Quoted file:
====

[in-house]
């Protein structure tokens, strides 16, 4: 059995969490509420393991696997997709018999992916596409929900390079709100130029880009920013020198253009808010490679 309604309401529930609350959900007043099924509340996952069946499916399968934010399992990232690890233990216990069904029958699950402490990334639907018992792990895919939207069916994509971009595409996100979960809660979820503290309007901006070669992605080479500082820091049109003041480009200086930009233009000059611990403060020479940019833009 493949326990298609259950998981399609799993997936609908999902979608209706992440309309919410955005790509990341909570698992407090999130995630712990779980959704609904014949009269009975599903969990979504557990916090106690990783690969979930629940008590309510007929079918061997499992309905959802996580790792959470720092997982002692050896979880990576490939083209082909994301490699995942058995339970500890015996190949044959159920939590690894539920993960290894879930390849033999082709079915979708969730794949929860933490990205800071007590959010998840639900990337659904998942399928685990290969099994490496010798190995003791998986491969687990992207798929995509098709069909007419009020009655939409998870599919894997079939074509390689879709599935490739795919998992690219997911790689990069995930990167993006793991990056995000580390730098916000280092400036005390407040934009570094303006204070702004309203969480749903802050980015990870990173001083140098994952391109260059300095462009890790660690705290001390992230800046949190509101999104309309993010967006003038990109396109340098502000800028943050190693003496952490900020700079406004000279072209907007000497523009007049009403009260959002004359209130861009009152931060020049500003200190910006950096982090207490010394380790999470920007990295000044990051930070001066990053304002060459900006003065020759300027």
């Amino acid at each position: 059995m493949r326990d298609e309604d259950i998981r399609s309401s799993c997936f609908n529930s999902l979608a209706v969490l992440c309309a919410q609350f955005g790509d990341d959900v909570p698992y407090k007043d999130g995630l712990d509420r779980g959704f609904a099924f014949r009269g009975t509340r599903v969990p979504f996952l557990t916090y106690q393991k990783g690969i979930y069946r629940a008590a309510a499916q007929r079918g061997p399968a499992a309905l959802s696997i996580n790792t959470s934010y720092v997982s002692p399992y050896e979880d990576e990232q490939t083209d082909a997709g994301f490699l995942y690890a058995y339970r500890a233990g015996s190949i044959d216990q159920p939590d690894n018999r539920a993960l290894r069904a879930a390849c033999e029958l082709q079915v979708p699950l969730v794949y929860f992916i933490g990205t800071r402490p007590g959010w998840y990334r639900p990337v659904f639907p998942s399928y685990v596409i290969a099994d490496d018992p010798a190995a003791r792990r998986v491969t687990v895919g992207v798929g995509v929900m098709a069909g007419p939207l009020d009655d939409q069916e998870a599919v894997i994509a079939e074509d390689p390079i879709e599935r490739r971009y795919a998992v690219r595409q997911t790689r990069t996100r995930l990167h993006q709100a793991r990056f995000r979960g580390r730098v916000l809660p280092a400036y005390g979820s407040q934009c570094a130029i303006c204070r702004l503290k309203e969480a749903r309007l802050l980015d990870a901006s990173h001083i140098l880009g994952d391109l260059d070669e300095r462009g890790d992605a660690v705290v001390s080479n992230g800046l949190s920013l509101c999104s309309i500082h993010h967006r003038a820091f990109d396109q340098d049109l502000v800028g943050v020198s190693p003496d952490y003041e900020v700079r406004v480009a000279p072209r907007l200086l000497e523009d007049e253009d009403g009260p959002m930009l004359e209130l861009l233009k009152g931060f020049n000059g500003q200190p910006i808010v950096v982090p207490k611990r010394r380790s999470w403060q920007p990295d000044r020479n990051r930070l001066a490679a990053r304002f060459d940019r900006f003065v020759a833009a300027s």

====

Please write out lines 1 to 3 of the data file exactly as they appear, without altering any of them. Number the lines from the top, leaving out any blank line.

[in-house]
């Protein structure tokens, strides 16, 4: 059995969490509420393991696997997709018999992916596409929900390079709100130029880009920013020198253009808010490679 309604309401529930609350959900007043099924509340996952069946499916399968934010399992990232690890233990216990069904029958699950402490990334639907018992792990895919939207069916994509971009595409996100979960809660979820503290309007901006070669992605080479500082820091049109003041480009200086930009233009000059611990403060020479940019833009 493949326990298609259950998981399609799993997936609908999902979608209706992440309309919410955005790509990341909570698992407090999130995630712990779980959704609904014949009269009975599903969990979504557990916090106690990783690969979930629940008590309510007929079918061997499992309905959802996580790792959470720092997982002692050896979880990576490939083209082909994301490699995942058995339970500890015996190949044959159920939590690894539920993960290894879930390849033999082709079915979708969730794949929860933490990205800071007590959010998840639900990337659904998942399928685990290969099994490496010798190995003791998986491969687990992207798929995509098709069909007419009020009655939409998870599919894997079939074509390689879709599935490739795919998992690219997911790689990069995930990167993006793991990056995000580390730098916000280092400036005390407040934009570094303006204070702004309203969480749903802050980015990870990173001083140098994952391109260059300095462009890790660690705290001390992230800046949190509101999104309309993010967006003038990109396109340098502000800028943050190693003496952490900020700079406004000279072209907007000497523009007049009403009260959002004359209130861009009152931060020049500003200190910006950096982090207490010394380790999470920007990295000044990051930070001066990053304002060459900006003065020759300027």
């Amino acid at each position: 059995m493949r326990d298609e309604d259950i998981r399609s309401s799993c997936f609908n529930s999902l979608a209706v969490l992440c309309a919410q609350f955005g790509d990341d959900v909570p698992y407090k007043d999130g995630l712990d509420r779980g959704f609904a099924f014949r009269g009975t509340r599903v969990p979504f996952l557990t916090y106690q393991k990783g690969i979930y069946r629940a008590a309510a499916q007929r079918g061997p399968a499992a309905l959802s696997i996580n790792t959470s934010y720092v997982s002692p399992y050896e979880d990576e990232q490939t083209d082909a997709g994301f490699l995942y690890a058995y339970r500890a233990g015996s190949i044959d216990q159920p939590d690894n018999r539920a993960l290894r069904a879930a390849c033999e029958l082709q079915v979708p699950l969730v794949y929860f992916i933490g990205t800071r402490p007590g959010w998840y990334r639900p990337v659904f639907p998942s399928y685990v596409i290969a099994d490496d018992p010798a190995a003791r792990r998986v491969t687990v895919g992207v798929g995509v929900m098709a069909g007419p939207l009020d009655d939409q069916e998870a599919v894997i994509a079939e074509d390689p390079i879709e599935r490739r971009y795919a998992v690219r595409q997911t790689r990069t996100r995930l990167h993006q709100a793991r990056f995000r979960g580390r730098v916000l809660p280092a400036y005390g979820s407040q934009c570094a130029i303006c204070r702004l503290k309203e969480a749903r309007l802050l980015d990870a901006s990173h001083i140098l880009g994952d391109l260059d070669e300095r462009g890790d992605a660690v705290v001390s080479n992230g800046l949190s920013l509101c999104s309309i500082h993010h967006r003038a820091f990109d396109q340098d049109l502000v800028g943050v020198s190693p003496d952490y003041e900020v700079r406004v480009a000279p072209r907007l200086l000497e523009d007049e253009d009403g009260p959002m930009l004359e209130l861009l233009k009152g931060f020049n000059g500003q200190p910006i808010v950096v982090p207490k611990r010394r380790s999470w403060q920007p990295d000044r020479n990051r930070l001066a490679a990053r304002f060459d940019r900006f003065v020759a833009a300027s």